At some point or another, we’ve all faced that moment where, with five minutes before the kids come back from lunch, we realize that we meant to read aloud that afternoon. We quickly pack up our lunch, say good-bye to our colleagues, and zip back into our classrooms. We run our eyes over the shelf of picture books and randomly choose either that book that came in the last Scholastic order that we’ve been wanting to read but haven’t yet or the one that we’ve read a gazillion times and know that students love. As the students file back into the classroom and gather around our feet, we crack open the cover and work read aloud magic. Phew! We exhale as our potential read aloud disaster is averted.
As we look back on these instructional days, we sigh and think, “Wow, that’s when I read aloud just because it was fun.” We grimace a bit as we think about the role of read aloud in the age of the Common Core and wonder what, if any, role it will have as we move forward.
The good news is this: as you think about aligning instruction to meet the demands of the Common Core, read aloud is as important as ever. It will continue to model fluent reading and remind students of the joy that can be found between the pages of books. In addition, it will also serve as a conduit for building background knowledge that will make grade level complex text accessible to more and more students. Read aloud has always presented itself as an opportunity for rich thinking about text, and in the age of the Common Core, it will remain as important as ever to read aloud to students in order to nurture their thinking and meaning making processes.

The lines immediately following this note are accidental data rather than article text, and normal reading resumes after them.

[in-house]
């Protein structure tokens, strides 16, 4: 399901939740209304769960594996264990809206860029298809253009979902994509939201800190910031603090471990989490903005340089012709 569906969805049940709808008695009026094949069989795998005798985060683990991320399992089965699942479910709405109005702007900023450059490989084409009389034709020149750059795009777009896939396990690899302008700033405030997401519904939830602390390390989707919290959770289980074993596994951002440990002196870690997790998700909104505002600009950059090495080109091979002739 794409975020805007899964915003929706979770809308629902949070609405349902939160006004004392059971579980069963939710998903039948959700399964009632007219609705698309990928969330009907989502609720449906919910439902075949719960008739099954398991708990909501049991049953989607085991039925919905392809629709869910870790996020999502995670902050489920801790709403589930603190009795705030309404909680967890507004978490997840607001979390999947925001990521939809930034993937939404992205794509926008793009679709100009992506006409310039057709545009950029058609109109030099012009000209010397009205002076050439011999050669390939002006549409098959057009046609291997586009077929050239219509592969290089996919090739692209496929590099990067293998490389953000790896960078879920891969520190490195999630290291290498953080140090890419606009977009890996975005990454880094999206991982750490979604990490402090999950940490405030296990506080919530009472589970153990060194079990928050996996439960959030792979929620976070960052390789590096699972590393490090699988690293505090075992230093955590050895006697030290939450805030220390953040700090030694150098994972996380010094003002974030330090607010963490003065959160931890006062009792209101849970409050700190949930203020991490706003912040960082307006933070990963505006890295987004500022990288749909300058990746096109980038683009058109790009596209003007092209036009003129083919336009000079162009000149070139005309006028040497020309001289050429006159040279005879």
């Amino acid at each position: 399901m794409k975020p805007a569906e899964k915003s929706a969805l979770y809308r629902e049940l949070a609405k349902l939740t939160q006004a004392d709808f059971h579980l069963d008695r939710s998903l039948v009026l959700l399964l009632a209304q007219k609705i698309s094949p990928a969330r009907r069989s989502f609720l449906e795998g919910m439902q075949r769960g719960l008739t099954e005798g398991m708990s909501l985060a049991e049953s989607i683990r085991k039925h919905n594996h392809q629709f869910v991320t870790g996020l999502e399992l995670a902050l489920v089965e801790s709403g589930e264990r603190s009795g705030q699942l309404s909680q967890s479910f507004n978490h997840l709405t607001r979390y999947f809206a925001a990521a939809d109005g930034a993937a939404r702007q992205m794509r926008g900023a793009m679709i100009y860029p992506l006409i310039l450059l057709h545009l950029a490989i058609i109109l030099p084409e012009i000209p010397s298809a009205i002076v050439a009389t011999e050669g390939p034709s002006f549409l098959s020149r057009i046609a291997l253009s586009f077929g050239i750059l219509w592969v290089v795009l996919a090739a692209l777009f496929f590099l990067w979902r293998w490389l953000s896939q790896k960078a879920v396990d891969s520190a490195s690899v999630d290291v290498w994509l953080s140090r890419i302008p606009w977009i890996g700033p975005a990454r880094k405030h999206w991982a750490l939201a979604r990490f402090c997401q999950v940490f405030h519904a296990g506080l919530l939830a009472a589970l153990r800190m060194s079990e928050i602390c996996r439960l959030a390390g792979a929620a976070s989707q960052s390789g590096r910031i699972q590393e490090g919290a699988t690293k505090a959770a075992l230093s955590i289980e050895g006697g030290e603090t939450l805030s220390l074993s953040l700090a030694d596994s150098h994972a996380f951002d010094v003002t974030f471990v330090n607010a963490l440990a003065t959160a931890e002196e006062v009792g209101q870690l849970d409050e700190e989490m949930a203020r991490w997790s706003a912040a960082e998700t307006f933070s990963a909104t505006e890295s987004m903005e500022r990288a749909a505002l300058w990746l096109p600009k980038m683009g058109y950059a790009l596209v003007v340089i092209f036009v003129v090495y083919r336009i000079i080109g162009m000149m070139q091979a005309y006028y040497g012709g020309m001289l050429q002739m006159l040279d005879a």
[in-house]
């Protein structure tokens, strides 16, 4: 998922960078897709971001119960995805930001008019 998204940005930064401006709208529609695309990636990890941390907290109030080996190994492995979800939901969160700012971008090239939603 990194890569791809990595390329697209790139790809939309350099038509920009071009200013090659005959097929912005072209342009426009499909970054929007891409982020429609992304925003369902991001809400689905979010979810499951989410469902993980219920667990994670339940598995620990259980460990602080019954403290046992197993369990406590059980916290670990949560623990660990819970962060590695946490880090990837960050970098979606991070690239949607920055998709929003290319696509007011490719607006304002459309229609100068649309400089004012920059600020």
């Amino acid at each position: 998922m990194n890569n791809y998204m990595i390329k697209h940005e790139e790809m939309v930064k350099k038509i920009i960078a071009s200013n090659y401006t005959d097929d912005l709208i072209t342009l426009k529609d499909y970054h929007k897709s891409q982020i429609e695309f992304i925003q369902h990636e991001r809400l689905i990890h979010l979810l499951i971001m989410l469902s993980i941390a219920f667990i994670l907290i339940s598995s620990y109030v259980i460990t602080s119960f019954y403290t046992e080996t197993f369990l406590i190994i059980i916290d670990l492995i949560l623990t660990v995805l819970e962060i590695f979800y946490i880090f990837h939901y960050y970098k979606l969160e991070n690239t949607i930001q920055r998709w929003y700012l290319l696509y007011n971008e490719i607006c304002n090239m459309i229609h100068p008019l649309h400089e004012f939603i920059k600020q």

The bad news is this (or is this really more good news?): Gone are the days of the lunch-rush book selections. While pleasure should always be a by-product of the read aloud, if we are going to meet the goals of the Common Core Standards, we will need to return to the questions that guide intentional, instructional decision making:
- What is exceptional about this book?
- Why does this matter?
- How will this book challenge my students as learners?
- How will this book engage my students as thinkers?
- What is the relevance/usefulness of this intellectual exploration?
- How does this book support my larger goals for building students’ knowledge about a particular concept or topic?
Furthermore, given that there are millions of picture books from which we can choose, we think you can address the questions above and also find books that address the last two questions:
7. What will my students learn about writing as they read this book?
8. What is striking about the illustrations in this book?
Our book selections can reflect the larger instructional goals we have for our students as learners and as humans. We will need to think carefully about the topics and concepts in need of scaffolding and select books that support growing students’ knowledge about content and strategies for better reading and writing, as well as those that address strategies for growing into people who will make the world a better place. Most importantly, we will need need to keep careful notes about what we read aloud and look to see that our choices reflect a balance between fiction and informational text.
As we think about implementing the Common Core, we imagine that it would be nearly impossible to achieve the goals outlined for each grade-level without invoking the power of read aloud. When it comes to instructional planning, two words act as the mainstay to this structure: intention and balance.